Observing notes from the evening of Monday, February 28, 2000
During the day we had crystal blue skies so I knew that as night fell, the stars would come out to play. I arrived at the Big Woods observing site at Lake Jordan, North Carolina at around 8:00 p.m. and quickly setup my 8" Schmidt-Cassegrain telescope. Eric Honeycutt, Jim Anderson, Michael King, and Danny Marbell (a new member) had already arrived. Stepping out of the car I was greeted by the glorious display of a starlit sky. Wildlife chirped and creaked in the surrounding woods. It would be a good night for hunting down Herschel objects.
The first object I gazed upon that evening was NGC1857, an open cluster in the constellation of Auriga. It was very faint and relatively rich, but not very impressive. The stellar members almost seemed to disappear into the background. There was a very pretty, orange, prominent star near the center, that was much brighter than the other stars. It really stood out, almost like a foreground star.
The next object on my observing list was NGC1907, another open cluster in Auriga. The cluster was very small, very tight, and very concentrated. I didn't see many members. The neat thing about this cluster is that the open cluster M38 is also in the same field of view. As many know, M38 is rather big with lots of stars. It's one of the "thirty something" clusters that stretch from Gemini into Auriga. Anyway, NGC1907 was so concentrated that it almost seemed to glow, especially in a low power eyepiece.
The next object to make its way into my field of view was NGC1931. Also located in Auriga, NGC1931 can be described as stars surrounded by nebulosity (or maybe stars within nebulosity). It's a triple star system with the nebulosity being easily visible. If you didn't know what you were looking at, you might would confuse it for a comet at first glance. I really had to bump of the power to see the individual stars, and even then they seemed to wink in and out.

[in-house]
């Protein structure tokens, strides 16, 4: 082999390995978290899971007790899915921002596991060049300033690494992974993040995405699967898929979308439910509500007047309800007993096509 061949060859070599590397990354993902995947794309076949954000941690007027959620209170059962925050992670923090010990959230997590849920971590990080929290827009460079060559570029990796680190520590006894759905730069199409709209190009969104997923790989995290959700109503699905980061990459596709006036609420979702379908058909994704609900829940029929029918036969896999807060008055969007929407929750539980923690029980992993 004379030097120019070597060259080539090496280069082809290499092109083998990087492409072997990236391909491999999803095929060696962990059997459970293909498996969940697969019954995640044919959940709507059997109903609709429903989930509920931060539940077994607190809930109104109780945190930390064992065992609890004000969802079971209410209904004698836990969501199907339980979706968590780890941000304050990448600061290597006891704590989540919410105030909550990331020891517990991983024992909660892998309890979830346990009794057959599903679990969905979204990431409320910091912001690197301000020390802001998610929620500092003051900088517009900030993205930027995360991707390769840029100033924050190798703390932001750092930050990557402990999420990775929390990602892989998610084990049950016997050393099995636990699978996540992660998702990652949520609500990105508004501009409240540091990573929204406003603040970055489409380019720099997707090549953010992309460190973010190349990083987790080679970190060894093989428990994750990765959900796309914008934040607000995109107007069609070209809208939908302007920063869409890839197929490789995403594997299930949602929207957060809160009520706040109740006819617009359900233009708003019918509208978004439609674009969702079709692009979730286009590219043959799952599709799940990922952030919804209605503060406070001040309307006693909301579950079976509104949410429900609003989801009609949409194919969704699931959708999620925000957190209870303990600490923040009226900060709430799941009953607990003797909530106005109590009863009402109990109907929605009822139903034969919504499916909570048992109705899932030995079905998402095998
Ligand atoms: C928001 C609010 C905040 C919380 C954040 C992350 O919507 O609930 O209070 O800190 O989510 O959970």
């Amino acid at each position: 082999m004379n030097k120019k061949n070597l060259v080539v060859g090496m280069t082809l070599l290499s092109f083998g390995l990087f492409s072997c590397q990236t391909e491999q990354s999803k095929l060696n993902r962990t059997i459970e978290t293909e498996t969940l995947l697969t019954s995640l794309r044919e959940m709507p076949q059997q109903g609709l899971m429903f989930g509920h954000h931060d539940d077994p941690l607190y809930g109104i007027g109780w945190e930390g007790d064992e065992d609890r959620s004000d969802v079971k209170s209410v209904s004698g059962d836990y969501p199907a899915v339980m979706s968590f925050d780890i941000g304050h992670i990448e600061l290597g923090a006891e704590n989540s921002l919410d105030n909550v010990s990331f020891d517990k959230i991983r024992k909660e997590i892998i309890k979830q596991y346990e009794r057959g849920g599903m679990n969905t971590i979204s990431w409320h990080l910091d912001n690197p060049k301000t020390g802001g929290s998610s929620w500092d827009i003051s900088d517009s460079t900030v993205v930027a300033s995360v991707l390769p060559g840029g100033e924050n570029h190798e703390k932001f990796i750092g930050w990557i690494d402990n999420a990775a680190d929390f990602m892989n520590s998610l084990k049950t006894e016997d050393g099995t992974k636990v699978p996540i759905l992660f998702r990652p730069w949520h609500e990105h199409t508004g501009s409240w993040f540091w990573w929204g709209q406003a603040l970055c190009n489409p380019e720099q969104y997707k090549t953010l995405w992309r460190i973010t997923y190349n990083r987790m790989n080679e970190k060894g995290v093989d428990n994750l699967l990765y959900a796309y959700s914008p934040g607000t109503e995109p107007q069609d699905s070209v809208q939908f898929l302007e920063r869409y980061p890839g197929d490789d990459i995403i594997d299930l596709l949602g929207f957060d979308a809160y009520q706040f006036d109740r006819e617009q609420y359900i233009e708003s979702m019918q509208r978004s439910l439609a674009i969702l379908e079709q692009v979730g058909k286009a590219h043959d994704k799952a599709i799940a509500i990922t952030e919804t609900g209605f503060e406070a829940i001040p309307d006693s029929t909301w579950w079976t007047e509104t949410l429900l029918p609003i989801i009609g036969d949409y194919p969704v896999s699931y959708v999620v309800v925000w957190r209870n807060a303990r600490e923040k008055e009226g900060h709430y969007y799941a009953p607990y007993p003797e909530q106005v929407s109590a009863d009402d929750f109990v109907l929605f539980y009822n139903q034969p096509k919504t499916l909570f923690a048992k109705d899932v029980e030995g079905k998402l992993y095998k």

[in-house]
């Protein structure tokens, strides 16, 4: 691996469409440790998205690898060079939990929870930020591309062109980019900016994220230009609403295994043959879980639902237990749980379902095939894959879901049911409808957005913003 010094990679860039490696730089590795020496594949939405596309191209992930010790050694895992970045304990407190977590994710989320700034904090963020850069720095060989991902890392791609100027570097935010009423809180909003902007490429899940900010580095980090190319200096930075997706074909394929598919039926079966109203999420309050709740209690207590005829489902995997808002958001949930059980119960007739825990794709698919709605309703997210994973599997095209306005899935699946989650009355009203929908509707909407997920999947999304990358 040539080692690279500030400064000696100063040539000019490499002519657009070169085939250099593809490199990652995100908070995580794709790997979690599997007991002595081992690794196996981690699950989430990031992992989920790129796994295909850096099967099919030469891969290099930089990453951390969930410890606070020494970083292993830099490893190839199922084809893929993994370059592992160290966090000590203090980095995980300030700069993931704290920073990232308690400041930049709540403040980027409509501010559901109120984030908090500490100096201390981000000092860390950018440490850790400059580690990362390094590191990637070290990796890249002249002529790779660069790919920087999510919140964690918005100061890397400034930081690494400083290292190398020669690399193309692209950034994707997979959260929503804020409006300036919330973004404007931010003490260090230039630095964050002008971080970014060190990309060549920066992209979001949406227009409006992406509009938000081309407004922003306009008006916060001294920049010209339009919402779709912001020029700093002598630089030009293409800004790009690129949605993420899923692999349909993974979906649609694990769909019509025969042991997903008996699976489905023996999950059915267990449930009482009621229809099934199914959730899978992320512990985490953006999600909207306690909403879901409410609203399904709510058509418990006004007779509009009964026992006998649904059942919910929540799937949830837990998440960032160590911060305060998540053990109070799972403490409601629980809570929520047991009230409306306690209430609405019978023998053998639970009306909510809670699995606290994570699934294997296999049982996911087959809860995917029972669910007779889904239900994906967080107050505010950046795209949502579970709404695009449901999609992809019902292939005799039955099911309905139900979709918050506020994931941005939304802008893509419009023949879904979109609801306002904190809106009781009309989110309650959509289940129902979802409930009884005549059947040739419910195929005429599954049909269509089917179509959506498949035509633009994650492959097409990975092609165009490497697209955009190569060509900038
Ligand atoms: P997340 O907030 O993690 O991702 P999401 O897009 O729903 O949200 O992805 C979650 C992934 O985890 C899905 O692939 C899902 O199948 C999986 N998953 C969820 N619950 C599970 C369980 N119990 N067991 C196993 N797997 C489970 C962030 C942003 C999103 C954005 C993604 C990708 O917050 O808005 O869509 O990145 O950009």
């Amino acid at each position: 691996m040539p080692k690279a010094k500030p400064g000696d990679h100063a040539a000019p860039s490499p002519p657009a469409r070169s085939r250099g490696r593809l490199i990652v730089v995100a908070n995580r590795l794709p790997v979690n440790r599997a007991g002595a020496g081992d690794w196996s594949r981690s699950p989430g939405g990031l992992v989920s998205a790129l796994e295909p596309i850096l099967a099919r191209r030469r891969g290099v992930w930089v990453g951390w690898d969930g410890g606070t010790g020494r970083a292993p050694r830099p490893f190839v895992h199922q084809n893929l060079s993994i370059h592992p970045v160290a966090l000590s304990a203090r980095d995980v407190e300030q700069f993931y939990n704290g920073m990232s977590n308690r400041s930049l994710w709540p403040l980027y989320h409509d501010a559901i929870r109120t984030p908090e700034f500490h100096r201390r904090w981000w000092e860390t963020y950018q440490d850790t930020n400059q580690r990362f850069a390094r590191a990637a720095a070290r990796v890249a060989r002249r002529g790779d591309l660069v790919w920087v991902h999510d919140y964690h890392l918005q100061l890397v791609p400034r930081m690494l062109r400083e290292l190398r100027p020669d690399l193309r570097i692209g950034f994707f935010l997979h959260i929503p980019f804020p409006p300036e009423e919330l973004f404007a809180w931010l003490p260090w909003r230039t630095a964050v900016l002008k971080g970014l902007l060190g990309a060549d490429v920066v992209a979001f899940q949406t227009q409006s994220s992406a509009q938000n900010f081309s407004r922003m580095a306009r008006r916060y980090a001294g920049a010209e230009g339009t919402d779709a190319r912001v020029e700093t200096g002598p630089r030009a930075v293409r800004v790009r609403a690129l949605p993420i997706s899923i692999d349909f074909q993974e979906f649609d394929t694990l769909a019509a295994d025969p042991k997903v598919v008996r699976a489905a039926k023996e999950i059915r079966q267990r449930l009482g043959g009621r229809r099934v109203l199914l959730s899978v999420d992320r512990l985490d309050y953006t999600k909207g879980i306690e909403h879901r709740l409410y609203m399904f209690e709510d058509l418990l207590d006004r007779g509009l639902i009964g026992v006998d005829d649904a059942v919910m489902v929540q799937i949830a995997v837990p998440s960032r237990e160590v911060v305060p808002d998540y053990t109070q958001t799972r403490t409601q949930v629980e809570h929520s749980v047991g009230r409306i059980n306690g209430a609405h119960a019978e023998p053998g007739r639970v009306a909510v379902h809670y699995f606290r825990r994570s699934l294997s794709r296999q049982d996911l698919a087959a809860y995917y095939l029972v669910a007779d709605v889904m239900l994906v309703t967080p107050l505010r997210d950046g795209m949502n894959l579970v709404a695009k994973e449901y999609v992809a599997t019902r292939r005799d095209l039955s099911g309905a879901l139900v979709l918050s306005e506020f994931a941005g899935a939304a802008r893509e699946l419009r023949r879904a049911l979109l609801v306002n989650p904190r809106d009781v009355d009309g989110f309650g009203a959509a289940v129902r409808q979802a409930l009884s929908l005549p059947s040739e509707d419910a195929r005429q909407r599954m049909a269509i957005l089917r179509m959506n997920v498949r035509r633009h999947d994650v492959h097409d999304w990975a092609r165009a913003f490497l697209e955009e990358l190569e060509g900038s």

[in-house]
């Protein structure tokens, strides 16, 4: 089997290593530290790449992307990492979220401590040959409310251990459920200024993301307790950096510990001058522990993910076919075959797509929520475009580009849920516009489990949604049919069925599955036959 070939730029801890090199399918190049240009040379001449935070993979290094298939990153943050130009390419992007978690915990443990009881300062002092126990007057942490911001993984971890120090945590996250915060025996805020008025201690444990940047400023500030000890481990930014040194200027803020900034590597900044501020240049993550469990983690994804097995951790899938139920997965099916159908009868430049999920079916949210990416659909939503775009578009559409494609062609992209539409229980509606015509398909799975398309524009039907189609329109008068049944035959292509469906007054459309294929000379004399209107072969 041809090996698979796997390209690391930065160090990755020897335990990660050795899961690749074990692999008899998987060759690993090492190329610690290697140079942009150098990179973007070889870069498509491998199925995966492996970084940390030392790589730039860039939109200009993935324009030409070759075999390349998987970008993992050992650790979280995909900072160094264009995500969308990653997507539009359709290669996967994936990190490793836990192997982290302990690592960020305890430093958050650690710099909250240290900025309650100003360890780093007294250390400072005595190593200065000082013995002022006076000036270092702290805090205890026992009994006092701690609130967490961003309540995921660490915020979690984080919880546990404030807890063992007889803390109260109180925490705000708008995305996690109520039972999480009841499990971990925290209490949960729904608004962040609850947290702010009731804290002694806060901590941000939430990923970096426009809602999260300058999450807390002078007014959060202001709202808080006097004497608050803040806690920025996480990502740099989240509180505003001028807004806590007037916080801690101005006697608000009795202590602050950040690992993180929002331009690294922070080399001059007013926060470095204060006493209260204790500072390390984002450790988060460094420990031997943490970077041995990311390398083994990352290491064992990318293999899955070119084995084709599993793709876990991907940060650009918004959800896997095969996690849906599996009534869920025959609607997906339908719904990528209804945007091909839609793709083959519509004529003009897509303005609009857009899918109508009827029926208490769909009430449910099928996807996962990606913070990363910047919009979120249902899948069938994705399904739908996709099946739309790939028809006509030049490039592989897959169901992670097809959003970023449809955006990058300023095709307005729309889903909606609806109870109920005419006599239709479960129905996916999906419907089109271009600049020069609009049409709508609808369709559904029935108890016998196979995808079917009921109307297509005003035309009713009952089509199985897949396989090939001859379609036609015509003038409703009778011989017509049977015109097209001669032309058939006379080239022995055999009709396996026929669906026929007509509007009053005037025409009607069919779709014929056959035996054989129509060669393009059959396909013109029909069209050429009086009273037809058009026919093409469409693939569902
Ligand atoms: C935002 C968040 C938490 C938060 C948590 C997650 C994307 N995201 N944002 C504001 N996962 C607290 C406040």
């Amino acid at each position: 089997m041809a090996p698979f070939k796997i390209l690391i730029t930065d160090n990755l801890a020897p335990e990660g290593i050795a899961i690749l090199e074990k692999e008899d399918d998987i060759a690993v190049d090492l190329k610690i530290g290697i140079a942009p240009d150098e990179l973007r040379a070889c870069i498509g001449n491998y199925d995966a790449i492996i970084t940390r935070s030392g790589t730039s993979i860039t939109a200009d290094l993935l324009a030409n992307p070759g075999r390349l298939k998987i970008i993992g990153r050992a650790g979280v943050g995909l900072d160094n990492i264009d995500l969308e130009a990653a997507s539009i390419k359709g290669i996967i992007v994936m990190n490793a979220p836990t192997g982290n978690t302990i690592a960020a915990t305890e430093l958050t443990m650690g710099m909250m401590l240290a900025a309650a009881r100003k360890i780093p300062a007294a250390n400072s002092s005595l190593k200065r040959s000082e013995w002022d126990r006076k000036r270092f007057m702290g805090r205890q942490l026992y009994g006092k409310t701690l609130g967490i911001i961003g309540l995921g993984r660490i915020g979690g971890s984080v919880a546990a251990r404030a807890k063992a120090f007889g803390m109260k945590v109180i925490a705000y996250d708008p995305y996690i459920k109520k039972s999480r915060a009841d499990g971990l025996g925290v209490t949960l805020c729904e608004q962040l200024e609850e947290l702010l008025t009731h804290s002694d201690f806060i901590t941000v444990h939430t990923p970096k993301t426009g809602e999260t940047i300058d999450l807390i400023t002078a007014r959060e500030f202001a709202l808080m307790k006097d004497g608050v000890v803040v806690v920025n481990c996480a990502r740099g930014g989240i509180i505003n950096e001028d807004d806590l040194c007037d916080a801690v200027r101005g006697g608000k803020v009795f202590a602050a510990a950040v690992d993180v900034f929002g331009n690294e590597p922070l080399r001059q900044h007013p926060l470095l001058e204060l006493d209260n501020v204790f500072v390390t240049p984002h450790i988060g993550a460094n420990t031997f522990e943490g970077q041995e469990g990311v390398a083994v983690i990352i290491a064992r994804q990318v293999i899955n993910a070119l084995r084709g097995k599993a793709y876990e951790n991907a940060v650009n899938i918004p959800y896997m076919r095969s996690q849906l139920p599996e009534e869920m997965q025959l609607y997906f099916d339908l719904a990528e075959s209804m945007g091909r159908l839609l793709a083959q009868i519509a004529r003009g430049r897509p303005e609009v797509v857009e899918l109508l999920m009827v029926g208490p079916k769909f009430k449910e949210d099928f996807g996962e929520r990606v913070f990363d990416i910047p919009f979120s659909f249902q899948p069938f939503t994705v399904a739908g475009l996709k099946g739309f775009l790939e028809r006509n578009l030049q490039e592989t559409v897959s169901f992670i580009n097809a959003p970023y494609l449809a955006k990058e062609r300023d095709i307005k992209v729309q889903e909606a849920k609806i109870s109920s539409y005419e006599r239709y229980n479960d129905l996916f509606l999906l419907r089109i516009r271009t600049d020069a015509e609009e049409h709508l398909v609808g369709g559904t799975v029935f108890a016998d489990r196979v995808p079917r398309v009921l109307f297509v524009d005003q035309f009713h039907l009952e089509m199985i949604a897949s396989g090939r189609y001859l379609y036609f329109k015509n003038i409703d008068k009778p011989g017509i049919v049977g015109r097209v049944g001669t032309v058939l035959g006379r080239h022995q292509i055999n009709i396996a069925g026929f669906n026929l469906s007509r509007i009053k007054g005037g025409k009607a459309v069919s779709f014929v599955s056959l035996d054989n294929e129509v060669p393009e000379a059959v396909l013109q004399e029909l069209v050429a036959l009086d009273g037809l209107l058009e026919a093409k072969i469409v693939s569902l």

My setting circles nailed the next object in Auriga, NGC2126. This open cluster of stars is very faint and very scattered. It's relatively large with a very prominent star to the northern region of the cluster. It seems like a lot of clusters I've observed have had prominent stars near them. I guess as you sail through the celestial sea, these can be thought of as buoys, markers, or navigational aides for your journey. Boy, does that sound sappy or what?
I then dialed in the coordinates for the open cluster NGC2281, also located in Auriga. I stepped up to the eyepiece and peered in. Wow! I was greeted by a very big and pretty cluster of stars. And this is where I got the title of these observing notes. During my Herschel object hunt, many times I dial in the coordinates and look into the eyepiece, only to be disappointed. I know what I'm looking for, open cluster, nebula, galaxy, etc, but I never know what to expect. A lot of the open clusters have been rather ordinary and boring, sometimes making me wonder why they were labeled as a cluster in the first place. It's like opening a Christmas gift. Sometimes it's just the oversized socks knitted by auntie Ethel and other times it's a cool toy from your brother. Each time I gaze into the eyepiece, I open up a new "gift". This one happened to be one of the better gifts. NGC2281 looks what I think a cluster should look like. This one is a good size. There seemed to be a concentration of stars running east-west. Most stars of the cluster are rather white, but there are a couple of stars that are orange. There's a prominent one to the northwest, and an even brighter one, though a little further away, toward the northeast.
Now it's time to venture into a new region of sky. My next object was NGC1501, a planetary nebula in the multi-syllabic constellation of Camelopardalis. In fact, this name is so strange and long, that every time I tried to say it I would get dizzy and fall down. Here in text, you see its written glory. In my notes, it was simply, "the giraffe". NGC1501 is a very small but bright nebula. It easily shows up, and with some extension. I almost want to say I can see the central star every now and then, but I'm not sure. Probably not. It's a nice little disk, but doesn't offer much detail. I could tell that the central region was brighter than the edges.